Educational technology tips for teachers, librarians and schools.

8 Tech Tools to Streamline Independent Reading Management

8 Tech Tools to Streamline Independent Reading Management

By Jessica Sanders

Independent reading management has always been a challenging task for teachers—paper reading logs are a pain to track and student motivation and accountability is difficult to maintain. 

The following tools make it easy for you to streamline every aspect of independent reading management, including:

  • Accountability
  • Standards mastery
  • Book choice
  • Book talk
  • Journals
  • Goals 

Consider which tool(s) will be most effective in your classroom.

More: 300+ Free Reading Comprehension Worksheets

1. Twitter

Accountability, Book talk 

Twitter may seem like an unusual to include on this list, but hashtags make it easy to track and hold students accountable for their reading. Ask students to tweet one favorite line from their reading each week, including the class-specific hashtag. You can then search the hashtag and read through the tweets, checking that everyone did the assignment.

This is a great way to facilitate digital book talk, allowing shy students to share with their peers as well.

2. Novelry

Book choice

The number one student excuse for not completing independent reading: I didn’t have anything to read. Eliminate that excuse by providing your students with access to Novelry—where they can find new books to read based on genre, themes, characters and more.

3. Google Docs

Accountability, Journal

Have students keep their independent reading notes in a private Google Doc that’s shared with you—keep all of these docs in a folder, where you can easily access every student’s notes. Set a due date for updating their notes (most recent at the top of the doc) and then check once a week, adding comments and feedback quickly and easily.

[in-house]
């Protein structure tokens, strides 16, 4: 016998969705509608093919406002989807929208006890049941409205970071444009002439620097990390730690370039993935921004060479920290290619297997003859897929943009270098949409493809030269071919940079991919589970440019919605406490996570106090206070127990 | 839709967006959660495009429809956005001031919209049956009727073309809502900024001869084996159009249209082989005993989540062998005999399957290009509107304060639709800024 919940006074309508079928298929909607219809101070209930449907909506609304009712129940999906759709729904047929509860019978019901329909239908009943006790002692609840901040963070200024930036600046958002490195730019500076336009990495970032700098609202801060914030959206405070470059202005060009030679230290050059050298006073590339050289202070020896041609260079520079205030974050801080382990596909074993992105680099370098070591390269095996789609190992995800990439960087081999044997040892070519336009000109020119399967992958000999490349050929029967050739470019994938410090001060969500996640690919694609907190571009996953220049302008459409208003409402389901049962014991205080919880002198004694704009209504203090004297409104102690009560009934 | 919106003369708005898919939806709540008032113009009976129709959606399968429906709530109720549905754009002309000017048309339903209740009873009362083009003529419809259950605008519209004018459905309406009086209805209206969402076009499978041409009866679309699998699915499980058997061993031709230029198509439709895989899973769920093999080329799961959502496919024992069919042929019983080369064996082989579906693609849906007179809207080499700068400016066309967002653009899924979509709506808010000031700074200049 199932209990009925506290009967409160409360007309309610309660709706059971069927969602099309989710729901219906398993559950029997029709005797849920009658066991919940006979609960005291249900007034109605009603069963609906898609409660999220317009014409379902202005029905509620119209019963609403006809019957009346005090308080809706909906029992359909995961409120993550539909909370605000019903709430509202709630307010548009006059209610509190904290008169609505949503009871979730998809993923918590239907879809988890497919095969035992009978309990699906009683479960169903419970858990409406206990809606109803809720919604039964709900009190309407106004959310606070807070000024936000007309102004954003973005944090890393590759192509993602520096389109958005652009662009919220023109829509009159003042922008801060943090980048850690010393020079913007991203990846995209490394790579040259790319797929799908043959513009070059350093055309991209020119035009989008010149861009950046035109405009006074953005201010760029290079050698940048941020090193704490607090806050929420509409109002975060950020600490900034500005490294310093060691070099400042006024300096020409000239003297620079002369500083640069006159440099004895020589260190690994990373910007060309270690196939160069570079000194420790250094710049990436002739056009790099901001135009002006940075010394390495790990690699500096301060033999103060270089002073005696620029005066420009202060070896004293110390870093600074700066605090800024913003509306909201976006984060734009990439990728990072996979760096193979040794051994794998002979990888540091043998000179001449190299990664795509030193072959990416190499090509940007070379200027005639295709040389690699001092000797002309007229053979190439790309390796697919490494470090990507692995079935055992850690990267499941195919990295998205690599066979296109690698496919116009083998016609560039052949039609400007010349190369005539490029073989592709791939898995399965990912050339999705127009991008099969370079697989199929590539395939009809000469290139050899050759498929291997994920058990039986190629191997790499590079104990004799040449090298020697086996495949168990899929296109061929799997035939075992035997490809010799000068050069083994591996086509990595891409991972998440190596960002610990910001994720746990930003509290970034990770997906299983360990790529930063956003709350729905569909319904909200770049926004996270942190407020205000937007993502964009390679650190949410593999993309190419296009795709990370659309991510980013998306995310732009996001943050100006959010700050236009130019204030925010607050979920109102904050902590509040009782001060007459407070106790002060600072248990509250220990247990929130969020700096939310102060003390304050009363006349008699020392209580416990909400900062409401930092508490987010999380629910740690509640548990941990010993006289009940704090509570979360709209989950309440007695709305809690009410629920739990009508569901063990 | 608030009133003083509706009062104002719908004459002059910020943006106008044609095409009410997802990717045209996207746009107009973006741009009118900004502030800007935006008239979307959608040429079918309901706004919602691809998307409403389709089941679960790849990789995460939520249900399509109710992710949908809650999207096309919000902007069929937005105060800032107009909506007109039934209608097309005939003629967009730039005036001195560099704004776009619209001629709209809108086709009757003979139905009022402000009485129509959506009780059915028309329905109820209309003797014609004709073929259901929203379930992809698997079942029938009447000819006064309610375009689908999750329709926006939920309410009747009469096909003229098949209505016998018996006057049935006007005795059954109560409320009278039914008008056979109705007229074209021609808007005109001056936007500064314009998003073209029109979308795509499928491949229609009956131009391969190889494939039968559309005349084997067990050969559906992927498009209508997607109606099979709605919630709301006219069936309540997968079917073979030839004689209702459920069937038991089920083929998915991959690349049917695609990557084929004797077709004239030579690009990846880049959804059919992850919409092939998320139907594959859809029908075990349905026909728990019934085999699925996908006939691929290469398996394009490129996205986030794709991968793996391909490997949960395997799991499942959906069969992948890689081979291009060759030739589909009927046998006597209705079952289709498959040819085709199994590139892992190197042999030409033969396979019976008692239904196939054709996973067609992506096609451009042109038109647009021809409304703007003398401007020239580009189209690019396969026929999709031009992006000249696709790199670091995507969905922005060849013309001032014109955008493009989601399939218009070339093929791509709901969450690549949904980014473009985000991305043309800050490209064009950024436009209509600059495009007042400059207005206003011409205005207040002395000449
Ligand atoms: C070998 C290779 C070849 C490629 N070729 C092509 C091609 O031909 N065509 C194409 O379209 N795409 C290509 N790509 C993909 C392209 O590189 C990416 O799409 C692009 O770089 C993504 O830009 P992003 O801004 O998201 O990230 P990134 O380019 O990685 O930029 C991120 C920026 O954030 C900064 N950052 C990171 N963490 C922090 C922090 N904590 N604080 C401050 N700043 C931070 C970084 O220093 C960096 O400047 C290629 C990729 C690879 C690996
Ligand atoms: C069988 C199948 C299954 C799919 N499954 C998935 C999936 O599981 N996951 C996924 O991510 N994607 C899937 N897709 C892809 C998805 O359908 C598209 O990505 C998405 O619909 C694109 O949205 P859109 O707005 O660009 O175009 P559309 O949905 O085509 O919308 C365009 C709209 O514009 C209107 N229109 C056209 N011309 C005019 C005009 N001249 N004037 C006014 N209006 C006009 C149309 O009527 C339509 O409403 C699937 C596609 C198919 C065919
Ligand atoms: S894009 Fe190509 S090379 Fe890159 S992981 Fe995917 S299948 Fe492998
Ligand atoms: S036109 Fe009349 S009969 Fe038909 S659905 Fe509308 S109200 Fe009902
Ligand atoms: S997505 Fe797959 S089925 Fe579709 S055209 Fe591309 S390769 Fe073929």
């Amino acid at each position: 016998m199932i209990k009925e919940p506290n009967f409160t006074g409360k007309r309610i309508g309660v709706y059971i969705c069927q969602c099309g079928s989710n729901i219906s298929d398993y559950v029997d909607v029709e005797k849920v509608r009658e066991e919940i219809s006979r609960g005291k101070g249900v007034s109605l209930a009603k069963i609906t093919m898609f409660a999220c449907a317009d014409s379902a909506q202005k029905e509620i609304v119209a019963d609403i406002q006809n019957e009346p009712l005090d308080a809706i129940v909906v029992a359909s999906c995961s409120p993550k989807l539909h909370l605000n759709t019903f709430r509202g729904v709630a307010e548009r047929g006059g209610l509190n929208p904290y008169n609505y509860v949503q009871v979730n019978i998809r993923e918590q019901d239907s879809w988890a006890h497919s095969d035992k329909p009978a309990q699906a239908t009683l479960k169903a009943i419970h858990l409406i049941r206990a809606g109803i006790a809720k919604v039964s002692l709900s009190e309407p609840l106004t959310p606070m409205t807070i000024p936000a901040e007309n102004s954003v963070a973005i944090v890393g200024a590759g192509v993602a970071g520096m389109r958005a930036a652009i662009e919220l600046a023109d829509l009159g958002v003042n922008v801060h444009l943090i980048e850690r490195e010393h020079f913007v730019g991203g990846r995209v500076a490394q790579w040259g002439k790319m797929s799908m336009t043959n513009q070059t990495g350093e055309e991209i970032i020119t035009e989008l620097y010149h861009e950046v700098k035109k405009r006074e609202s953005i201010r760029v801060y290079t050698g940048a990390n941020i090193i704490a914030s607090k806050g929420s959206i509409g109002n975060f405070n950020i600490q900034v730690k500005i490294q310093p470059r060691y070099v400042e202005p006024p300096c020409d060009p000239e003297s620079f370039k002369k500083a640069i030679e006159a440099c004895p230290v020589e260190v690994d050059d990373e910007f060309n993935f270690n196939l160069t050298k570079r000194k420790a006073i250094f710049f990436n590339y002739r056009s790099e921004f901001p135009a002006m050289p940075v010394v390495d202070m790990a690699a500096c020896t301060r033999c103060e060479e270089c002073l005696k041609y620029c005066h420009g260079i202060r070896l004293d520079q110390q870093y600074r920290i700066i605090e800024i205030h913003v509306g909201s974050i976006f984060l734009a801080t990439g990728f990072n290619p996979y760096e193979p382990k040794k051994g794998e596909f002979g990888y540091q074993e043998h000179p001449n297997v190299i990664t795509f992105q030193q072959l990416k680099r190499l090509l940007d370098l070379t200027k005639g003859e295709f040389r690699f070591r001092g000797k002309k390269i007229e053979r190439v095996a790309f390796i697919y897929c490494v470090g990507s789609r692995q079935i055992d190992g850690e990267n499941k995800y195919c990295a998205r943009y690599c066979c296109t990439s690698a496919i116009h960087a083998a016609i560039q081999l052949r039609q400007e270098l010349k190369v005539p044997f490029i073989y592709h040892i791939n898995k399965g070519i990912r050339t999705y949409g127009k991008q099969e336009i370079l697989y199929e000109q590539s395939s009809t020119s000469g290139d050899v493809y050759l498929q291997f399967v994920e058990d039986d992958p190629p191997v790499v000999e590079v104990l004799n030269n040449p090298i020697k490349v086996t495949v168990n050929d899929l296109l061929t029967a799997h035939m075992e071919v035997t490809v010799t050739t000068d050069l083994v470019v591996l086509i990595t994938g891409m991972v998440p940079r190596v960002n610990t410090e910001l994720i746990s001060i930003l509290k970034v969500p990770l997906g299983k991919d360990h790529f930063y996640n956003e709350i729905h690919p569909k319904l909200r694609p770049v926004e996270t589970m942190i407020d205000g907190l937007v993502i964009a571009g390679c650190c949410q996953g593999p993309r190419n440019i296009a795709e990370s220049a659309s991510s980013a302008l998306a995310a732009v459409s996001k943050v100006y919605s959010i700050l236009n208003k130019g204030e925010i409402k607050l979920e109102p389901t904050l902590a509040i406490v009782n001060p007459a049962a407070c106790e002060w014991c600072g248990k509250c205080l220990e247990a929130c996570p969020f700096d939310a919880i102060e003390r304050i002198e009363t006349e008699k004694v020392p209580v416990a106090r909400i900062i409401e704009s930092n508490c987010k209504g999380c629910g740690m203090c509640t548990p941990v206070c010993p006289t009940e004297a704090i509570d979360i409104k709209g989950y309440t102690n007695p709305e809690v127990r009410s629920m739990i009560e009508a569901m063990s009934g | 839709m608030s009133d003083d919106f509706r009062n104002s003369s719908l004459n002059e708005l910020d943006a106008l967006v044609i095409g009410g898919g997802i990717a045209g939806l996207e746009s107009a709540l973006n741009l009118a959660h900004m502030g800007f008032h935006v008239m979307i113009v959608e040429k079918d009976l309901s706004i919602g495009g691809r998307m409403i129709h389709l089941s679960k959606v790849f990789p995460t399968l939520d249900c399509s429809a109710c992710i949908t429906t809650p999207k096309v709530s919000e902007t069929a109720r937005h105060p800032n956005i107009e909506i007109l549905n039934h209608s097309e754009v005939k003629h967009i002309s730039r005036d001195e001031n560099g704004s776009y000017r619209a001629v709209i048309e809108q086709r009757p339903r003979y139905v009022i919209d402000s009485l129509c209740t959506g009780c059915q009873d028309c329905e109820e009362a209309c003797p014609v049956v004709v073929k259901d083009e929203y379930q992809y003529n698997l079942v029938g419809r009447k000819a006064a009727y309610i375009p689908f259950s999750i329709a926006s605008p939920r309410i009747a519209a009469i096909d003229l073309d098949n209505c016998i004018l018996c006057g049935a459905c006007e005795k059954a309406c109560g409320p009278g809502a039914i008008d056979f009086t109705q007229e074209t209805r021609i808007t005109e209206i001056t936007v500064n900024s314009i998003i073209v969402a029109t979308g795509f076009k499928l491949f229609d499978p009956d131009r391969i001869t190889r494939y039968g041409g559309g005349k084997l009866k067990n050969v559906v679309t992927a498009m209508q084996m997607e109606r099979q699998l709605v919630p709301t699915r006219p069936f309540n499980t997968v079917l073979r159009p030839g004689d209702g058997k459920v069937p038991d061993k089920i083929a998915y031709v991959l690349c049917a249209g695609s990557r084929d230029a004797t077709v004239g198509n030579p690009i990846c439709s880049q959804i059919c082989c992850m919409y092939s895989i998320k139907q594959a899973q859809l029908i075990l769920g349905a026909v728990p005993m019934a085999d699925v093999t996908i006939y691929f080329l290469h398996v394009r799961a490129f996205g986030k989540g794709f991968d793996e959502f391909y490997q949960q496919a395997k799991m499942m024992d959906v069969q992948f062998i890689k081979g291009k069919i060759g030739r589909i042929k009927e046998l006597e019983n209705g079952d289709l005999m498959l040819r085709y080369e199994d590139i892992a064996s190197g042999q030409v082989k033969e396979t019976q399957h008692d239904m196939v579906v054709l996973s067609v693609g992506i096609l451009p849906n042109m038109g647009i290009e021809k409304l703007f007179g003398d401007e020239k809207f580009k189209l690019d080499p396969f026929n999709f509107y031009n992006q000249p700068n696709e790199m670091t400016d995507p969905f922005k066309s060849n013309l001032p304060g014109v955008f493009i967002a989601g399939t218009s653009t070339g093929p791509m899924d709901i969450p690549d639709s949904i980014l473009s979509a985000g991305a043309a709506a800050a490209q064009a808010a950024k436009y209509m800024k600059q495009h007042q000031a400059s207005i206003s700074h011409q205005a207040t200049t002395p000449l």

More: 20 Best Google Education Resources for Teachers

4. Whooo’s Reading

Accountability, Standards mastery, Book talk, Journals, Goals

Paper reading logs are the worst. Throw them away and sign up for Whooo’s Reading instead. Not only is independent reading easier to track—students log their reading online—but the tool motivates students to read more every day thanks to a variety of gamification features.

Students are also able to answer standards-aligned, open-ended comprehension questions that encourage higher-level thinking. You can read, score, and provide feedback to each individual response privately.

You also have access to reading data, allowing you to monitor students’ Lexile levels, mastery of specific reading anchors, and frequency of reading.

Sign up at $15/month as a teacher, or encourage admin to purchase a schoolwide subscription on a per student basis.

5. Story Snoops

Book choice

This is a great resource for students to find new books based on book reviews. Students can narrow their search by age level, genre, gender of the protagonist and more.

More: 7 Reading Websites That Engage Students

6. Classroom Organizer

Book choice, accountability 

If students are completing their independent reading in the classroom, you want to make it easy for them to find books and even take them out to be finished at home. With Classroom Organizer you can catalog all the books in your classroom library, facilitate book lending, and run assessment reports on student activity.

7. Google Sheets

Accountability, Goals

While Whooo’s Reading is a great way to hold students accountable for their reading—if they don’t log it, you’ll know—Google Sheets is a great way to hold older students, who might be too old for Whooo’s Reading, accountable. Each student has their own private sheet, shared with you, where they add the date, a summary of the reading, etc. You can easily pull these time sheets up at any moment, on any device, to check in. 

8. Google Calendar

Accountability, Goals

Use Google Calendar’s new integration with Google Classroom, or on it’s own, to monitor student reading goals. Input a monthly goal, including weekly totals for students at the end of every week. Set reminders to hold them accountable—they can’t say they forgot what their reading goals were if they were notified four times throughout the month.

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